8. Jamison, Kay Redfield.  An Unquiet Mind.  The leading researcher in bipolar disorder tells her own story.  Very interesting to get the view of one firmly entrenched in the Western medical model.  It slays me how so many of these BP memoirs are of wealthy, successful people.  Jamison was crazy as a bedbug, but still managed a mental health clinic, taught students, and vacationed in England.  Sooooo not my life.
  9. King, Stephen. 11/22/63.  Nary a monster in sight.  Not even Lee Harvey Oswald.  The villain, if anything here, is Time itself.  Well-written and engaging—as always.
  10. Lachenmeyer, Nathaniel.  The Outsider—A Journey into My Father’s Struggle with Madness.  A fascinating account of a young man’s search to understand his father, who suffered from schizophrenia and died homeless and alone.  As the author tracks his father’s life from college professor to transient, he adds glimpses of the loving dad he knew as a child.  Deft reporting with heart-wrenching personal sorrow.
  11. McGraw, Dr. Phil.  The Ultimate Weight Solution—The 7 Keys to Weight Loss Freedom.  The right book at the right time for me.  Absolutely changed my life.  Perhaps it’s because Dr. Phil believes “self-monitoring” is the key to lasting change.  Hmmm.  Where have I heard that before?
  12. Pratchett, Terry.  The Wee Free Men.  Part of Pratchett’s hugely successful Disc World series, about a world where magic and humor rule.  I love this series, especially the books about the witches.  This time, a pre-teen witchling does battle with the Queen of the Fairies with the help of tiny, ribald, blue-skinned pictsies.  Pandemonium ensues.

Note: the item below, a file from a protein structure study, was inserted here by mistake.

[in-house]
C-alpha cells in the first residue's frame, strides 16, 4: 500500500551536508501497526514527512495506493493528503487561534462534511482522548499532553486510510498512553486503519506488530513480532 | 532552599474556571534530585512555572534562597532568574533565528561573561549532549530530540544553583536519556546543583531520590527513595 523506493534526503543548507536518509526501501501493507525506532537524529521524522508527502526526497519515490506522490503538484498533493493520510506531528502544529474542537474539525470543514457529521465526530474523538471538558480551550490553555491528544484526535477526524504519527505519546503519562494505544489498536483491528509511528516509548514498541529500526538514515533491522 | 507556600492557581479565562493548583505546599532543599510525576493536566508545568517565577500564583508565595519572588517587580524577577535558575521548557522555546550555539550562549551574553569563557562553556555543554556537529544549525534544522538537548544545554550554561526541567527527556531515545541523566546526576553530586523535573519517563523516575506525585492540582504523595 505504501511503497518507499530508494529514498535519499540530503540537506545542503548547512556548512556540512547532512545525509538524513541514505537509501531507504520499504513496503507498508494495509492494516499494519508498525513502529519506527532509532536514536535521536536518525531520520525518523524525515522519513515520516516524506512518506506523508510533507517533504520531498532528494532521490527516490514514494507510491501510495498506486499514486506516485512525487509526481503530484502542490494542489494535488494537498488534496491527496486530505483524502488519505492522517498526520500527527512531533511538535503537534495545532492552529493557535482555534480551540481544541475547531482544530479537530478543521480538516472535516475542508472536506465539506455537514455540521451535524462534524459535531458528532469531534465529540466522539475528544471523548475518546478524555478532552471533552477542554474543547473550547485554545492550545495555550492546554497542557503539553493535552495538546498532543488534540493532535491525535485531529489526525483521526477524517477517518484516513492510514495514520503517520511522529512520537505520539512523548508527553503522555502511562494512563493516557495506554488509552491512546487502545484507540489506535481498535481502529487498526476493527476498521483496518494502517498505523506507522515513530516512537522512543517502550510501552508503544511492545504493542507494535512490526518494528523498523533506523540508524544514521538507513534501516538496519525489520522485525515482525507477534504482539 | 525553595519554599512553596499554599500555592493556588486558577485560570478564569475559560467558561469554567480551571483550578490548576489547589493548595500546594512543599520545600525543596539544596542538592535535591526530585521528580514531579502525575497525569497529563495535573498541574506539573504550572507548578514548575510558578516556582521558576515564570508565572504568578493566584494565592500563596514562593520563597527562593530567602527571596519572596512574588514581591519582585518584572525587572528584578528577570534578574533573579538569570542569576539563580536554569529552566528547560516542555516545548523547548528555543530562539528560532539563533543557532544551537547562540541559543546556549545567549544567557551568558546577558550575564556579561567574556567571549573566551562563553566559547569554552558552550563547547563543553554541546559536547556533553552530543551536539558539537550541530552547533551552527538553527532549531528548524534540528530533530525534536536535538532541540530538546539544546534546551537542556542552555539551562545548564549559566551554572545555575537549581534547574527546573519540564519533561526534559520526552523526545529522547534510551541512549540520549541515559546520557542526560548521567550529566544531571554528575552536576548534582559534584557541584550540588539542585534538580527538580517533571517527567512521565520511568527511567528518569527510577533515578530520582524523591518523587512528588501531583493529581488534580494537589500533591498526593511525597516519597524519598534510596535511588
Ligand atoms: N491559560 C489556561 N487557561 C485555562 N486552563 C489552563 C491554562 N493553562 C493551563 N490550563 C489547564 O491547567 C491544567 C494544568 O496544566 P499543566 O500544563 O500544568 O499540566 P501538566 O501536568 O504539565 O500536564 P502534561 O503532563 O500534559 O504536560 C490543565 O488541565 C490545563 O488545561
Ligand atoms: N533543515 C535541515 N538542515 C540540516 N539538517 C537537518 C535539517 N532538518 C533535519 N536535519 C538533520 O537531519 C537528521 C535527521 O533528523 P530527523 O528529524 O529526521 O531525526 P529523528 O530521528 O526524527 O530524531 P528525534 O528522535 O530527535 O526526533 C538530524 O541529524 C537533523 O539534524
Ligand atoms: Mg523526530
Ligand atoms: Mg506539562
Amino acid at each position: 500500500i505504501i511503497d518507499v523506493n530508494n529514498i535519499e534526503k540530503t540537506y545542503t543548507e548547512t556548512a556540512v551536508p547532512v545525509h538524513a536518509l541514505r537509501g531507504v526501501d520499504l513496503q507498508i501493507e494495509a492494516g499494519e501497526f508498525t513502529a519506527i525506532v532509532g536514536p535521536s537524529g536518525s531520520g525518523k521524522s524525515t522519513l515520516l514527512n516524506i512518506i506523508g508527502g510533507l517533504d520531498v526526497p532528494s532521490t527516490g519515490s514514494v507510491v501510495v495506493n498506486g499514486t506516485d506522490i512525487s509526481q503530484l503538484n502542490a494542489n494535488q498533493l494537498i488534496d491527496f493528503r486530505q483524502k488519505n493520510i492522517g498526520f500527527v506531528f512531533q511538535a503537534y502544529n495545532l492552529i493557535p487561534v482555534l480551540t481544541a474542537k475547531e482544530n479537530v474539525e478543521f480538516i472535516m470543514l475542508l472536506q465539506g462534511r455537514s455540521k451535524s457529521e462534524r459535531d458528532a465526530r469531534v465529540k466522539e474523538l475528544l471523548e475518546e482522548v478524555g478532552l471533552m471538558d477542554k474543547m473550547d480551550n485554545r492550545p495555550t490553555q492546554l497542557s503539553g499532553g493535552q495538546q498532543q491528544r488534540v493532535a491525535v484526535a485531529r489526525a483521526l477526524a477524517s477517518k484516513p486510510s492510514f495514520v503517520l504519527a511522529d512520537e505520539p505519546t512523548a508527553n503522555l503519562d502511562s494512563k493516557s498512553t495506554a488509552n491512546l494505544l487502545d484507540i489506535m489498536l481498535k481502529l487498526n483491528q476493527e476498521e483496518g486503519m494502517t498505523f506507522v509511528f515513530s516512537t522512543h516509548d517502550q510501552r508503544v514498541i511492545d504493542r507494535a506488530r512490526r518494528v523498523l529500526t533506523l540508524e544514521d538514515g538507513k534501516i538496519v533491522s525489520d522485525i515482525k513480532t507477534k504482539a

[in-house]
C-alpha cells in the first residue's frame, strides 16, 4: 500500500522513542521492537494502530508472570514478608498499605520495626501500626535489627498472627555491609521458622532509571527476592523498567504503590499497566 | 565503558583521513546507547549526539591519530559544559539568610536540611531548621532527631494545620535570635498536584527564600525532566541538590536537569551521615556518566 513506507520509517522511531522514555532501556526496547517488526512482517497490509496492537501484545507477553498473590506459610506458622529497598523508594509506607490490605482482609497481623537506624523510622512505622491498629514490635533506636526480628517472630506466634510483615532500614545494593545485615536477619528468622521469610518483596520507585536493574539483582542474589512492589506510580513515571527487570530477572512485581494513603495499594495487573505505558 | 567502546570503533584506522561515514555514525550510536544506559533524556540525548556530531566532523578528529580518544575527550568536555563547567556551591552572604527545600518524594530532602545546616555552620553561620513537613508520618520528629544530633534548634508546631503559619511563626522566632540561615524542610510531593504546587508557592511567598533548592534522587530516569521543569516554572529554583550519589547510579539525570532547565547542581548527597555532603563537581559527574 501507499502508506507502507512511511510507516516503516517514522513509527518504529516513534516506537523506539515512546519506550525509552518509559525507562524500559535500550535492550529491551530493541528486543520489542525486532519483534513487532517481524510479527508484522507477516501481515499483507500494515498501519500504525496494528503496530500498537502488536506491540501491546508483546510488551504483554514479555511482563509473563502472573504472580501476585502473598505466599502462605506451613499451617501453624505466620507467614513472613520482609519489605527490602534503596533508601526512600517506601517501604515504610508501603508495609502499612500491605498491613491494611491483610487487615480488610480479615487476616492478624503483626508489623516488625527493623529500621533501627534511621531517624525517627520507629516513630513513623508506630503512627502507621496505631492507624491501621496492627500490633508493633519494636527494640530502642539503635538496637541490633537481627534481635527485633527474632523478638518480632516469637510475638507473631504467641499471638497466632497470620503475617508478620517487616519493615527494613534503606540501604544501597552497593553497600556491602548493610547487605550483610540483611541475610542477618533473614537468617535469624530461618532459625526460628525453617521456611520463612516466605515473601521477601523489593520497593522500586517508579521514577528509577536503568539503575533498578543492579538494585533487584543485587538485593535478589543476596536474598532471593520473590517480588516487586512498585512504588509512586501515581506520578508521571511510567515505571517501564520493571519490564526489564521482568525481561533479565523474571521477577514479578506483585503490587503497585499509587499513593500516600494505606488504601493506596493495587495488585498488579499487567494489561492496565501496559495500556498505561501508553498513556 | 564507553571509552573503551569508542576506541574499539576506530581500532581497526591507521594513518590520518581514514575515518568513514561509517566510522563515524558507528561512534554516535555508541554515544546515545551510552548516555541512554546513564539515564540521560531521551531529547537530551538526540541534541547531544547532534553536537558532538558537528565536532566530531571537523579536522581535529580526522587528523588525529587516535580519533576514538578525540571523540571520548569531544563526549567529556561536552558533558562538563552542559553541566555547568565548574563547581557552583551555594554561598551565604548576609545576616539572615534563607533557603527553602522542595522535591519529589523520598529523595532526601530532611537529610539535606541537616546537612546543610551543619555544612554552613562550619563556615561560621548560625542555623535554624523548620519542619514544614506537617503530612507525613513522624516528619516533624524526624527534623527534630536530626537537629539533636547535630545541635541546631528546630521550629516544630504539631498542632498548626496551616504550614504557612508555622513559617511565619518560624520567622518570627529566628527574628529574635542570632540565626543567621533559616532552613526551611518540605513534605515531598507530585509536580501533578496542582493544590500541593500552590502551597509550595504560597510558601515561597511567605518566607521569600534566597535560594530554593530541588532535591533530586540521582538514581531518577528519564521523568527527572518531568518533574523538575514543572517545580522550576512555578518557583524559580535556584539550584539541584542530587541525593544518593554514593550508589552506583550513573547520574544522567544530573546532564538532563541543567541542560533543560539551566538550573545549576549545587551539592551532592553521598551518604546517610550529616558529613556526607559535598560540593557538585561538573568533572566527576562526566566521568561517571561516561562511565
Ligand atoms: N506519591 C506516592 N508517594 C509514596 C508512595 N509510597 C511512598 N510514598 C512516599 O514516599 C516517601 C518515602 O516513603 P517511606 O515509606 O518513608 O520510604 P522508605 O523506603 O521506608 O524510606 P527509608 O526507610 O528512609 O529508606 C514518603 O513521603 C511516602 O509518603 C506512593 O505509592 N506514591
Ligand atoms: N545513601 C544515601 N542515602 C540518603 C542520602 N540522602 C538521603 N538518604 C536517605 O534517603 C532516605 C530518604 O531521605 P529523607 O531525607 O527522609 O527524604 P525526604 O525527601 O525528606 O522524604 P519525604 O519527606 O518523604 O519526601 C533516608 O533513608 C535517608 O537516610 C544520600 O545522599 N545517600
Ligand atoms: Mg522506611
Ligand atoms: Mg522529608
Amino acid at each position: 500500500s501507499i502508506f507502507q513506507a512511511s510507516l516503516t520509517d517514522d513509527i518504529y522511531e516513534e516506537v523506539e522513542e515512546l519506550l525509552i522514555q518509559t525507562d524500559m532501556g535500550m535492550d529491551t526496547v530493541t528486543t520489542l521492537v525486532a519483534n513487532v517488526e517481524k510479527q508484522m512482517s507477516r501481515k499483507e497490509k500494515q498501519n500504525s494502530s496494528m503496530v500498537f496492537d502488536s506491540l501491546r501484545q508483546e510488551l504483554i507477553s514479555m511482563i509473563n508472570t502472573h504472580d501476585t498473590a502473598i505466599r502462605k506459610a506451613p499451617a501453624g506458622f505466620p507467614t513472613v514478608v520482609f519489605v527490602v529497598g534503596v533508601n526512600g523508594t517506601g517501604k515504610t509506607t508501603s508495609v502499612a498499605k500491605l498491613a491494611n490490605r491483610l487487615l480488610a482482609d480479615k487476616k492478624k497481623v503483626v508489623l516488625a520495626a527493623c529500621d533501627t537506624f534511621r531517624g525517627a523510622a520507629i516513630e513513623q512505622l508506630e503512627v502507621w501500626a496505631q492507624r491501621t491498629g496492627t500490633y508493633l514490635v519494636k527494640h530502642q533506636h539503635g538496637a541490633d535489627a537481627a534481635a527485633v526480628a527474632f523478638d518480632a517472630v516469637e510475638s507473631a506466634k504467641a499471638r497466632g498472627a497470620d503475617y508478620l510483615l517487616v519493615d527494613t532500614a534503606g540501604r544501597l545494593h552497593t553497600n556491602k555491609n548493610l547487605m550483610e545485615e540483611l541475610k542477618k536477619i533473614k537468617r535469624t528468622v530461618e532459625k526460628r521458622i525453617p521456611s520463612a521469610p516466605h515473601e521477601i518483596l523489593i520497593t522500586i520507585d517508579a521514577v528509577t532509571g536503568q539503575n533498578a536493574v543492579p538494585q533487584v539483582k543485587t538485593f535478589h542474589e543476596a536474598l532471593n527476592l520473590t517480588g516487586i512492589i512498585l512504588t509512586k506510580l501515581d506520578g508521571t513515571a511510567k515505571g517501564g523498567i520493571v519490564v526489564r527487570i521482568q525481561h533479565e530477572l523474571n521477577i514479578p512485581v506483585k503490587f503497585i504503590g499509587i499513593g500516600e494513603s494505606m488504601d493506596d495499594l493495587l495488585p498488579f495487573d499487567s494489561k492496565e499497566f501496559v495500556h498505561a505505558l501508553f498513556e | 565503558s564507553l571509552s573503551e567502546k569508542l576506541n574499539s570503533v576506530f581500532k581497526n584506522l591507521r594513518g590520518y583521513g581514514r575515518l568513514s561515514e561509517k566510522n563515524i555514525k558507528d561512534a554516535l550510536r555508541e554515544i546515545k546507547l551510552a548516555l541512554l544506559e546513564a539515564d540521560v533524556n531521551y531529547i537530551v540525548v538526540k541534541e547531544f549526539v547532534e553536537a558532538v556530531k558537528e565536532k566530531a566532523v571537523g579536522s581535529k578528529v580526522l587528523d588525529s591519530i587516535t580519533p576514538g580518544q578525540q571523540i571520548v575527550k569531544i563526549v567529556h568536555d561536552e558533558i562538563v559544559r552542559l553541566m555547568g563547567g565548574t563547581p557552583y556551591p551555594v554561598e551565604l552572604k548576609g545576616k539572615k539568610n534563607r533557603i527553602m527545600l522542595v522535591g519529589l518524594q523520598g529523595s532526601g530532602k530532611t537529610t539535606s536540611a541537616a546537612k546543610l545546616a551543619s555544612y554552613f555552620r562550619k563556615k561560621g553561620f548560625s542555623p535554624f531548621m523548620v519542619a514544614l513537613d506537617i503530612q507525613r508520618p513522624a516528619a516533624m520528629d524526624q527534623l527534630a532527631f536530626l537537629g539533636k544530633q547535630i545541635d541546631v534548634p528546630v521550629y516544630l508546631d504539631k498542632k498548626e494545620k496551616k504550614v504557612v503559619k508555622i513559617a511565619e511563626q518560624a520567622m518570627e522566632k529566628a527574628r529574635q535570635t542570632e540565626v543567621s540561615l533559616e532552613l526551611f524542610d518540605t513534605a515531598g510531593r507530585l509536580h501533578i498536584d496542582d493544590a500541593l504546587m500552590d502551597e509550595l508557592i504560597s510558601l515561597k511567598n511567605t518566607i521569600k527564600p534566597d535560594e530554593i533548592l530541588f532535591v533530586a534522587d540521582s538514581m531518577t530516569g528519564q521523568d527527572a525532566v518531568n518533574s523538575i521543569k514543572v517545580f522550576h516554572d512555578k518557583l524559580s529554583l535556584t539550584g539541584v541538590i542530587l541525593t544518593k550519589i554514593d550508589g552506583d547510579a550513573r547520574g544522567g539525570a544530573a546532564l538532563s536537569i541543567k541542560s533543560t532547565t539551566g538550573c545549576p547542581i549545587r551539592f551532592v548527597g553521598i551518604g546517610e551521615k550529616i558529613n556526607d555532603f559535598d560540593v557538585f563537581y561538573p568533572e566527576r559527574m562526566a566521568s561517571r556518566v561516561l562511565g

13. Smith, Hilary.  Welcome to the Jungle.  Less of a bipolar memoir than a survival manual for teens or college-aged folks just diagnosed with the illness.  Smith tackles practical matters, like how to secure a safety line when one stops taking meds against doctor’s orders (because, let’s face it, since the majority of bipolar sufferers go off their meds at some time in their lives, teens and twenty-somethings will absolutely do it).  Very reader-friendly.
  14. Sting.  Broken Music.  I love Sting’s music, so was delighted to find his memoir just as lyrical and engaging.  He creates a lovely, layered narrative that weaves together his struggle to deal with his parents’ deaths, his uncomfortable childhood, and his early success.  A beautiful book.
  15. Wiggs, Susan.  The Firebrand.  This historical romance takes place around the time of the Great Chicago Fire of 1871.  The heroine is an early suffragette, the hero a conservative banker.  What I liked best was the author’s ability to weave a romance between these two without compromising the heroine’s principles or zeal.  Well done and historically interesting.